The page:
It had to happen. After the euphoria over the UPA government's sudden awakening and aggressive return to the reform agenda, the focus is shifting back to the current scenario and the challenges the government will face in implementing the slew of reforms it has announced.
The twin waves of measures announced by Prime Minister Manmohan Singh's government - from the politically thorny FDI in retail to hiking FDI limits in insurance - had predictably cheered corporate India and analysts who now feel the government is serious and determined in bringing economic reform back as top priority despite political compulsions. But the heat over the announcements is now over and it's time to focus on how feasible it would be for the government to actually push through these reforms on the ground.
To be sure, things are far from hunky dory on the political front, and the 10 October decision of the Bahujan Samaj Party and its leader Mayawati, of keeping the UPA on tenterhooks about whether she would continue to support the government or not, isn't helping the UPA cause. With Mamata Banerjee out of the equation, Mayawati and Mulayam Singh Yadav become crucial in helping the UPA stay afloat and, more importantly, push the reforms forward. A belligerent Bharatiya Janata Party (BJP), hungry for fodder to nail the government with, is already upbeat after the latest exposes on Robert Vadra. All in all, a recipe for more political uncertainty at the centre.
Whether rating agency Standard & Poor's (S&P) is saying anything new or not, the latest statement from the agency saying that India still faces a one-in-three chance of a credit rating downgrade over the next 24 months is enough evidence that there is growing concern that political reality will take precedence over economic resolve.
Even if Manmohan Singh decides to go down fighting, it hardly solves the economic problems facing the nation in the face - a ballooning fiscal deficit, mounting inflation, an adverse global economic scenario and a woeful lack of fresh investment from corporate India. And that is exactly what finance minister Palaniappan Chidambaram perhaps sought to convey when, at the recent Economic Editors' Conference.
He warned that the Indian economy ran the risk of a major slowdown if reform measures didn't continue. Chidambaram, in fact, promised continuing reform and fiscal consolidation to bring growth back on track. The first quarter GDP growth for FY13 slipped to a worrisome 5.5 percent , and the International Monetary Fund (IMF) has just slashed India's growth estimate to a much lower 4.9 percent for calendar 2012.
The crucial visit of US Treasury Secretary Timothy Geithner and Federal Reserve chairman Ben Bernanke has also brought the focus sharply on the economic agenda. Predictably, Geithner lauded the government's recent reform initiatives, calling them significant, with Chidambaram expressing concerns over the impact of the latest round of quantitative easing (QE3) on India, in particular on commodity prices and, hence, inflation.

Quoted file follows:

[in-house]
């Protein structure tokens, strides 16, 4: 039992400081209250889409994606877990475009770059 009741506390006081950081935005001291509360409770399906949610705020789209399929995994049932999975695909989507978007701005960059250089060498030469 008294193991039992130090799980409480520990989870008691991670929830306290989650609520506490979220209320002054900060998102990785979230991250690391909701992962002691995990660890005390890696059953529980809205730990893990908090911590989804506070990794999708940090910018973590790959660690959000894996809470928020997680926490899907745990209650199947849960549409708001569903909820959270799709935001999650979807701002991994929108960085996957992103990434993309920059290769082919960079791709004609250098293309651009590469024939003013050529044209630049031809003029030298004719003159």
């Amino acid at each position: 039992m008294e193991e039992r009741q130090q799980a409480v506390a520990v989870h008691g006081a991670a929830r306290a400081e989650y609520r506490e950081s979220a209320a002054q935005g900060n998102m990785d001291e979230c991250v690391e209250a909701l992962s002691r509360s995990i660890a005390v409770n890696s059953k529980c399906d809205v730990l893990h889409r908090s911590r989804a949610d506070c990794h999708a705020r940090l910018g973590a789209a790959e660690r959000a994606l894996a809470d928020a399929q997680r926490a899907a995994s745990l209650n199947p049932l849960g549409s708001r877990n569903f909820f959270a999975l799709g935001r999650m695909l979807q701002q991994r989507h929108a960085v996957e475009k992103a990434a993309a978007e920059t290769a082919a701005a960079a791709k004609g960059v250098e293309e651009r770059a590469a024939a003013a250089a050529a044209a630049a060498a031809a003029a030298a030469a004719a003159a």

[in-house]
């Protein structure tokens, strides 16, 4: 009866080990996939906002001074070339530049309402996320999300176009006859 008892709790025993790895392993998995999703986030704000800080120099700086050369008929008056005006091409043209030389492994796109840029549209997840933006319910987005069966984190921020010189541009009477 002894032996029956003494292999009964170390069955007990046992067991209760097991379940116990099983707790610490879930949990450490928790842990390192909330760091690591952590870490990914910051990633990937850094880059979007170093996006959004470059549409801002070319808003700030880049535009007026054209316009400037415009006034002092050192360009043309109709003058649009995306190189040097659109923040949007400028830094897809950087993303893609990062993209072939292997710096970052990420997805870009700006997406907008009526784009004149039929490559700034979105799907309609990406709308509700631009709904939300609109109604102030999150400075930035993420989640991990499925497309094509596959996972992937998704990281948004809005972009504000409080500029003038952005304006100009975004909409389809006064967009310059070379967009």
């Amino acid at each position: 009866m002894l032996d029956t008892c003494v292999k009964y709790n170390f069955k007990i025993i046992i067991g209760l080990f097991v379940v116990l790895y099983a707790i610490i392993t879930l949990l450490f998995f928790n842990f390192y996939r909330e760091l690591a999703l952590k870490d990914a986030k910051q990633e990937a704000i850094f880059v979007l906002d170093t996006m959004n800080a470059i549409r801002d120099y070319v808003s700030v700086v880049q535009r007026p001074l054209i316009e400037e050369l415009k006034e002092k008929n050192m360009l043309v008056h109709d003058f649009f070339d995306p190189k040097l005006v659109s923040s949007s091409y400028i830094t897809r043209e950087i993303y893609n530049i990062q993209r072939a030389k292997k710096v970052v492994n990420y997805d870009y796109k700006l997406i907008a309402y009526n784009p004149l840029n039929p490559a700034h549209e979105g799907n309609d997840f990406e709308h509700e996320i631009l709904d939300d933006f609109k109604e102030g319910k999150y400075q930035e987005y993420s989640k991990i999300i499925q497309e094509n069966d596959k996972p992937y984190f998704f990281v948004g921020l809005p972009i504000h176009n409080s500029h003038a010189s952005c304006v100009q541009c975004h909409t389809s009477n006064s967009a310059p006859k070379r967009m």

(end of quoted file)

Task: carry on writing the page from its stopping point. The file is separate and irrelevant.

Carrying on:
RBI and the global signs
The reality on the ground is that there is a distinct possibility of commodity prices moving up as the momentum of QE3 rises, and this is bound to have an inflationary impact on India. One man who will be acutely aware of this possibility is Reserve Bank of India (RBI) governor Duvvuri Subbarao, who Bernanke met on 10 October in a significant meeting. On October 30, Subbarao and his colleagues at RBI will sit down to review the monetary policy and there is already a growing clamour for a repo rate and cash reserve ratio (CRR) cut from bankers and policymakers. However, with the economic situation being what it is, all bets are off on whether Subbarao will be comfortable lowering rates with inflation at 7.55 percent at last count. RBI has already staved off pressure to cut rates the last time it reviewed its policy on 17 September, reducing CRR instead to put more money in the hands of banks for productive lending. This time too, analysts expect RBI to hold firm on key rates.
The global signs aren't encouraging either. The latest HSBC Emerging Markets Index reading shows a slippage from 53.2 in the second quarter to 52.1 in the third quarter of 2012, as Brazil and China slow down. Besides, emerging market manufacturing output has also fallen as the problems in the developed world hit demand. Emerging economies are being impacted for the miseries of the developed world, says Murat Ulgen, HSBC's chief economist for Central and Eastern Europe and sub-Saharan Africa.
The current account deficit (CAD) is the one clear figure which seems to have improved, with the latest figure coming in at 3.9 percent of GDP in the first quarter of FY13. While analysts agree, as reported by Firstpost earlier, that the CAD may have peaked in FY12, Goldman Sachs estimates it will likely trend downward due to the sharp depreciation of the rupee. In fact, S&P also estimates CAD to stand at 3.5 percent for FY13. The Goldman Sachs analysis says the rupee will now improve with improved CAD and greater capital inflows, and pegs the 12-month rupee-dollar target at 51.
The estimates, however, aren't that bright for the fiscal deficit. S&P estimates it at 6 percent for FY13, much higher than the government's target of 5.1 percent. The acid test for the UPA will be to negotiate the next - and crucial - political tightrope walk to try and get some of the reforms implemented. If it fails, it will throw all calculations off gear. And reduce the bold announcements on reform to just a lot of lofty promises.
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